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- Type 2 Diabetes: Test Your Medical IQ
- What is nateglinide, and how does it work (mechanism of action)?
- What brand names are available for nateglinide?
- Do I need a prescription for nateglinide?
- What are the side effects of nateglinide?
- What is the dosage for nateglinide?
- Which drugs or supplements interact with nateglinide?
- Is nateglinide safe to take if I'm pregnant or breastfeeding?
- What else should I know about nateglinide?
What is the dosage for nateglinide?
The recommended dose of nateglinide alone or in combination with metformin or thiazolidinediones is 120 mg three times daily with meals. The 60 mg dose is used for patients who are close to their goal HbA1c when treatment is started. Nateglinide should be taken 30 minutes or less before a meal but should not be taken if a meal is skipped.
Which drugs or supplements interact with nateglinide?
Starting or stopping the following drugs may increase the response to nateglinide and may require the dose of nateglinide to be lowered: nonsteroidal anti-inflammatory agents (NSAIDs) like ibuprofen (Motrin, etc.), aspirin and aspirin-like compounds, monoamine oxidase inhibitors like phenelzine (Nardil), and beta-blocking drugs like propranolol (Inderal). Starting or stopping the following drugs may decrease the response to nateglinide and may require the dose of nateglinide to be increased: thiazide diuretics such as hydrochlorothiazide, steroids such as prednisone, thyroid hormone like levothyroxine, and drugs used in emergencies to regulate the heartbeat or restore breathing when airways are blocked. Examples of these latter drugs are epinephrine and albuterol (Ventolin).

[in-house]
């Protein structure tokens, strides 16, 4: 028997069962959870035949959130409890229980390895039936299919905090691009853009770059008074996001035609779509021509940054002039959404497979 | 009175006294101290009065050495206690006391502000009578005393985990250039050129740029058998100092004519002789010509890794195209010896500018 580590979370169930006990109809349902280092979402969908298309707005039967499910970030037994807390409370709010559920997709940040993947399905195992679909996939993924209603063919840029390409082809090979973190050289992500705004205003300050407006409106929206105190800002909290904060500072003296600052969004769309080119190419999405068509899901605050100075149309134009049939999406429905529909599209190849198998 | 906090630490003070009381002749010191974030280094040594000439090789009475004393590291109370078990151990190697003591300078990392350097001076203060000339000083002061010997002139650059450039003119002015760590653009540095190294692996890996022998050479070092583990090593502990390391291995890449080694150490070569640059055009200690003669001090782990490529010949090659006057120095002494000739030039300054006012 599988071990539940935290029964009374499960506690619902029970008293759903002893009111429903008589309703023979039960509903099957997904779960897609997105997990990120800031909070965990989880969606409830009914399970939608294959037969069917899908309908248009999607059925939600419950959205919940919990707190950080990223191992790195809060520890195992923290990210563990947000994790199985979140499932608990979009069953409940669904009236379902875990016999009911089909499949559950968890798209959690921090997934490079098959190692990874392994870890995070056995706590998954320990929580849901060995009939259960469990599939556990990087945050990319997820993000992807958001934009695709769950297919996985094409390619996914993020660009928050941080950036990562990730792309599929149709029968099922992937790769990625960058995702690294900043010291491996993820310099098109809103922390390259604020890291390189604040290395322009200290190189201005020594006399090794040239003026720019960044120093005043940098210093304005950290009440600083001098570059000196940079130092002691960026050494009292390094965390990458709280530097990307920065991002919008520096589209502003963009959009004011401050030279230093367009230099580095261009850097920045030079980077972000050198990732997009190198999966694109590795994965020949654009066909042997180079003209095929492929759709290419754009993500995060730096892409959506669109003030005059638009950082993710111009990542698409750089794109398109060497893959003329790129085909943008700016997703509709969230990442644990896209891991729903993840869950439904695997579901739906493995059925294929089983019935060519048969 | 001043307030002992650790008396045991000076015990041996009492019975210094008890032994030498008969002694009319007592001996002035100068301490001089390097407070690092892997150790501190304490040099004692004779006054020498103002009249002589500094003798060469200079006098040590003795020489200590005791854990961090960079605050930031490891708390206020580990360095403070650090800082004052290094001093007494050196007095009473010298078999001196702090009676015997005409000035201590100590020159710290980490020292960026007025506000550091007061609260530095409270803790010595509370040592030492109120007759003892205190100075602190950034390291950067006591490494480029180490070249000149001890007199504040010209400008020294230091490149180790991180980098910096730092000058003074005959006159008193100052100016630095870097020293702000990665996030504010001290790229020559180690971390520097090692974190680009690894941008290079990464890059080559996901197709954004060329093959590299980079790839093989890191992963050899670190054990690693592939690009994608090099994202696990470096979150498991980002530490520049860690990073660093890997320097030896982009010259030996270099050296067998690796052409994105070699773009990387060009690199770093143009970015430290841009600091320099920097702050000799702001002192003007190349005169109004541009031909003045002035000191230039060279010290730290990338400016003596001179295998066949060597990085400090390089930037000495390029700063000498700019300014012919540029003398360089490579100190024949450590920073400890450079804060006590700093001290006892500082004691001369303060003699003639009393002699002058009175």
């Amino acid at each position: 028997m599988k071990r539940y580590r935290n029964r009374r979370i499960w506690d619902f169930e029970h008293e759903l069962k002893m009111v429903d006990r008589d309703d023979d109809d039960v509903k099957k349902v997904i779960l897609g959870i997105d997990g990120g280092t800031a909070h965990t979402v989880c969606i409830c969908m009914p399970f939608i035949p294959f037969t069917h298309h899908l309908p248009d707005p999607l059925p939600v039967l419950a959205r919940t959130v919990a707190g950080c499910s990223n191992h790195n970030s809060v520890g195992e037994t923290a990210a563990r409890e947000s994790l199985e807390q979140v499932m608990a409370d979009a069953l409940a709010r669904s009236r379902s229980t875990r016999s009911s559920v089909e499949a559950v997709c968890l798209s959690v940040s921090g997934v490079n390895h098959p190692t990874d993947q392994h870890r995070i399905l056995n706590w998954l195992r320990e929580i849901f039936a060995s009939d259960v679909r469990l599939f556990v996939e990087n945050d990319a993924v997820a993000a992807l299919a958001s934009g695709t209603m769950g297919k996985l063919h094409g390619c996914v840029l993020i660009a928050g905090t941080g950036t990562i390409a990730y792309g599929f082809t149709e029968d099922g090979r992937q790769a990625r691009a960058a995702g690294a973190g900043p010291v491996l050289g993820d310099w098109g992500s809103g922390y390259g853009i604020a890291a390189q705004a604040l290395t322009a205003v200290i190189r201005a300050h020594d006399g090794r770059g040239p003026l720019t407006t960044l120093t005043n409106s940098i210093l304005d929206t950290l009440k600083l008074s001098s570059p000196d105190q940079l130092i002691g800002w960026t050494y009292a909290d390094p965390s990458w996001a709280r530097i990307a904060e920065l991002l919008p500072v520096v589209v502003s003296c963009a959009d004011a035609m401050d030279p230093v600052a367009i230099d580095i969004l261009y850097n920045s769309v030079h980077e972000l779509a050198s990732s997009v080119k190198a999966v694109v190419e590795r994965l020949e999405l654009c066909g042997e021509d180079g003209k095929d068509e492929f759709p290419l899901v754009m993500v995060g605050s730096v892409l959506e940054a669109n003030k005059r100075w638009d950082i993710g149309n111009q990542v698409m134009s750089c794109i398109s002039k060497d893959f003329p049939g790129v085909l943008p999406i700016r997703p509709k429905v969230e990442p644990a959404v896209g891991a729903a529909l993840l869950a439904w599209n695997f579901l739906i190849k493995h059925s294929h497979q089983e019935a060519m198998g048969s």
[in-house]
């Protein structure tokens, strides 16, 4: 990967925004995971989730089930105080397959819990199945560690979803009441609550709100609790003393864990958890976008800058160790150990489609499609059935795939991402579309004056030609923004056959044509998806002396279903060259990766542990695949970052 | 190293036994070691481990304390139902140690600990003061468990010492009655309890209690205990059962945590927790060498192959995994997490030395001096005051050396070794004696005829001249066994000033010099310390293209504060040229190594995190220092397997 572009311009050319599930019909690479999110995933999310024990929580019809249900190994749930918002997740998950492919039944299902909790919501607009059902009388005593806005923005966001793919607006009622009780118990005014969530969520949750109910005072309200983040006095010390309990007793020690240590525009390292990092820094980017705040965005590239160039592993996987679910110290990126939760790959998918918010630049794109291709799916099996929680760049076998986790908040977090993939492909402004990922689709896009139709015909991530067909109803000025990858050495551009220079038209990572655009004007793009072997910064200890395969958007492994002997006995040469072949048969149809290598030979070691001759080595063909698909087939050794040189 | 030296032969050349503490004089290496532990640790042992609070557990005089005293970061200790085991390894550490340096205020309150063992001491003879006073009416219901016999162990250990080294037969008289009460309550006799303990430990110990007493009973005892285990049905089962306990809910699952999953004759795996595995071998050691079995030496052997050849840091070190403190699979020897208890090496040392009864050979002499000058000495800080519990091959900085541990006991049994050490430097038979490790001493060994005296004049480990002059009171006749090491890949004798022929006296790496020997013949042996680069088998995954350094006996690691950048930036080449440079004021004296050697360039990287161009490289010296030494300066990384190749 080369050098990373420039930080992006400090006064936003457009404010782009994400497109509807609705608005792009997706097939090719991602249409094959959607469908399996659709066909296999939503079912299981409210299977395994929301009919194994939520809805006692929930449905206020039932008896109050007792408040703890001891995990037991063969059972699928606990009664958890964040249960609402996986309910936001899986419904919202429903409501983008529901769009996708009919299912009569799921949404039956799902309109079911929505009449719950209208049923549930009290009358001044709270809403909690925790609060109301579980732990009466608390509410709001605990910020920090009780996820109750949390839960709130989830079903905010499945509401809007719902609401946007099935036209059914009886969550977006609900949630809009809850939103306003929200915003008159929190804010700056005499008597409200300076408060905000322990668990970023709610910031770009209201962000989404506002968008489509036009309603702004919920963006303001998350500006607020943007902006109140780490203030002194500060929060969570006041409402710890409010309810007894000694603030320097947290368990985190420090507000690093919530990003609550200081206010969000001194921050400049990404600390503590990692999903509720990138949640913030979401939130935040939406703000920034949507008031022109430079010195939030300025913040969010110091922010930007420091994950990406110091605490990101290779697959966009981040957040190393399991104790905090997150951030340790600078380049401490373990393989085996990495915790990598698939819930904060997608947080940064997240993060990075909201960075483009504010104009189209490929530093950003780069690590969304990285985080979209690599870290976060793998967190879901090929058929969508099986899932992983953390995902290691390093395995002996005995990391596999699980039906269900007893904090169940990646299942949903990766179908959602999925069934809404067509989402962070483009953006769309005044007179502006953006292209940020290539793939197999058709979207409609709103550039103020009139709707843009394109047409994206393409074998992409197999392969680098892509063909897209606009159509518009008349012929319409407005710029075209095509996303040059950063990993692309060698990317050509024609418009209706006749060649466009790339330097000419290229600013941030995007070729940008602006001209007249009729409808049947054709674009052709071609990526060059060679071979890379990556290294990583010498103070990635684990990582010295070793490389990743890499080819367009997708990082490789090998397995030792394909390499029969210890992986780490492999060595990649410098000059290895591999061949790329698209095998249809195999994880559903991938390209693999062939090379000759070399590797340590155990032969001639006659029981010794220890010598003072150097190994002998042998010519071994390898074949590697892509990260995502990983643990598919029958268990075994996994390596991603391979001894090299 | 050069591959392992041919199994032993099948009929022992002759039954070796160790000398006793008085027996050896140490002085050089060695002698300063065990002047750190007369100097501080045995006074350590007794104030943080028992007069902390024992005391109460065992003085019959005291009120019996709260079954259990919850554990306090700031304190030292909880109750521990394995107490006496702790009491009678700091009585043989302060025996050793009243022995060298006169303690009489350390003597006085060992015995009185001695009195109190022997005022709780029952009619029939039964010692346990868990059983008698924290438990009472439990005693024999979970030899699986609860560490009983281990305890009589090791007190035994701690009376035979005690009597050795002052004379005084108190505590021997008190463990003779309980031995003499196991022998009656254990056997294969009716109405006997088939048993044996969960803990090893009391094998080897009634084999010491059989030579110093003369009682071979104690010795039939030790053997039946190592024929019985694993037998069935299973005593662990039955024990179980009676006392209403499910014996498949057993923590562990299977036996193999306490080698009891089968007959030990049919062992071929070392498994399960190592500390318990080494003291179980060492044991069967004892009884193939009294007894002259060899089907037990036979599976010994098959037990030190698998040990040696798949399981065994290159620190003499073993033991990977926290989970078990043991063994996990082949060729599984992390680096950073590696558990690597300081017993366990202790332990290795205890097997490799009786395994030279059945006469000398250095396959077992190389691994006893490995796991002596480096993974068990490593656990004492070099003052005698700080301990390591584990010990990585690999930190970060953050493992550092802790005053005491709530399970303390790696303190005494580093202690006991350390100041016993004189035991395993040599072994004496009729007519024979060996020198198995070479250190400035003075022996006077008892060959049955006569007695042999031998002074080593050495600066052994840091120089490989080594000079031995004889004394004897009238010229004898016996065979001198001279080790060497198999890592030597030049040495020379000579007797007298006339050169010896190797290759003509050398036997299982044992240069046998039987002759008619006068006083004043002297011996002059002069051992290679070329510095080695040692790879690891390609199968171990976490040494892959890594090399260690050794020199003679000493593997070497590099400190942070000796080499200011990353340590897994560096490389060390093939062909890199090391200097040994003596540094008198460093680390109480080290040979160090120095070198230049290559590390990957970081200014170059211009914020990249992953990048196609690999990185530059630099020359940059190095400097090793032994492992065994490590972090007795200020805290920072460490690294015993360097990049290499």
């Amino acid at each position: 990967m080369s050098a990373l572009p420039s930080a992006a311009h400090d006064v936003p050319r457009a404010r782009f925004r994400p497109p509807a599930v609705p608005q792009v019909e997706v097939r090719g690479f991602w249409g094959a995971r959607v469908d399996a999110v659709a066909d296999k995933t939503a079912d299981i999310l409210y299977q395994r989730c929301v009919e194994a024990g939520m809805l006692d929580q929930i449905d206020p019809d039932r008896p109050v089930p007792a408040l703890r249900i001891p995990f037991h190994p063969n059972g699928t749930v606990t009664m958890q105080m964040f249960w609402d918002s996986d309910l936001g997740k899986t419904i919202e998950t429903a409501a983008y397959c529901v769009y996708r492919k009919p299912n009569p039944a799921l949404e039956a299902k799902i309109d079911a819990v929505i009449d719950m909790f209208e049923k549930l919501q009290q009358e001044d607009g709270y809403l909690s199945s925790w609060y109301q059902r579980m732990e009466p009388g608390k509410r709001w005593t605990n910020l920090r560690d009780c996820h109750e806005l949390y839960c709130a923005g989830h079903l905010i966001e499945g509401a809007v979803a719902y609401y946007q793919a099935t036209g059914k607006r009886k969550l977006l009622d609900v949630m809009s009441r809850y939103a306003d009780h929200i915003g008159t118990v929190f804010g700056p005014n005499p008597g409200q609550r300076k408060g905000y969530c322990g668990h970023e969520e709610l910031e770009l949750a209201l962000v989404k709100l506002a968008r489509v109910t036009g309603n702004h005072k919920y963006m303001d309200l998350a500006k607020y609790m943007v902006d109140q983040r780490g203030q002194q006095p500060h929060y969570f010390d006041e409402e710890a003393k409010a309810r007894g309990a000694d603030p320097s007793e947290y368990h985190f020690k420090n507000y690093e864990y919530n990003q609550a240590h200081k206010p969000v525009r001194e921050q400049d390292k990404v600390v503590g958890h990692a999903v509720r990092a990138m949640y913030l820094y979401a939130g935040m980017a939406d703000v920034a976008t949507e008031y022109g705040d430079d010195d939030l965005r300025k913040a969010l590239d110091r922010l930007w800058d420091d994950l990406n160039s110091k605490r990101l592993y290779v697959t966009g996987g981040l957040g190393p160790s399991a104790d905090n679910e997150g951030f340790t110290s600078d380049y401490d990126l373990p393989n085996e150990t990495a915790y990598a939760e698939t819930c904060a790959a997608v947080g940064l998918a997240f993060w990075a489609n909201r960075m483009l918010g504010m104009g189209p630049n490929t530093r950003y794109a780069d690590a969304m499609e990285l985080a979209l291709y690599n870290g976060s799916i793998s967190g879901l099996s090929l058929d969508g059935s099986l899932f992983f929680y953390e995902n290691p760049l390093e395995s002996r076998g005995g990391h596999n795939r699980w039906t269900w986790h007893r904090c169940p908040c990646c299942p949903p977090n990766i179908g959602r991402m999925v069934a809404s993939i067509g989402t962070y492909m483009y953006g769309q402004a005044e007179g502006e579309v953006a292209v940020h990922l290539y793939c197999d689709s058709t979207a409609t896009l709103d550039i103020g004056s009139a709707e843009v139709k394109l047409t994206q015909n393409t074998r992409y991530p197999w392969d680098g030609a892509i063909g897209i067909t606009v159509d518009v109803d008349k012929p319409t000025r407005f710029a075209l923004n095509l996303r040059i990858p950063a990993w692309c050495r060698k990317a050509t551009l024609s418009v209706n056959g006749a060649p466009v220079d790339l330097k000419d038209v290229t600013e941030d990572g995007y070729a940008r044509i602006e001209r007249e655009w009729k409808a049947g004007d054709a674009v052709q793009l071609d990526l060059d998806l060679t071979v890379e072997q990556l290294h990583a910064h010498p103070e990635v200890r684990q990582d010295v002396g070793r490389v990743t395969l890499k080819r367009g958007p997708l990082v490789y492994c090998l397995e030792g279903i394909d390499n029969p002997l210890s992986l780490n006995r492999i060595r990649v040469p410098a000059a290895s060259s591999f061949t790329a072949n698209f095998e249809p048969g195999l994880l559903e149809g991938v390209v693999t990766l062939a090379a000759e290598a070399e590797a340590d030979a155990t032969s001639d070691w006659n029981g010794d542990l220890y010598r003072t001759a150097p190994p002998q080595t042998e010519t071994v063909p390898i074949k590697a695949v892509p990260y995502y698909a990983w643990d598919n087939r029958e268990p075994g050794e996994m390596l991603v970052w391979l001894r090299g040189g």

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Report Problems to the Food and Drug Administration
You are encouraged to report negative side effects of prescription drugs to the FDA. Visit the FDA MedWatch website or call 1-800-FDA-1088.
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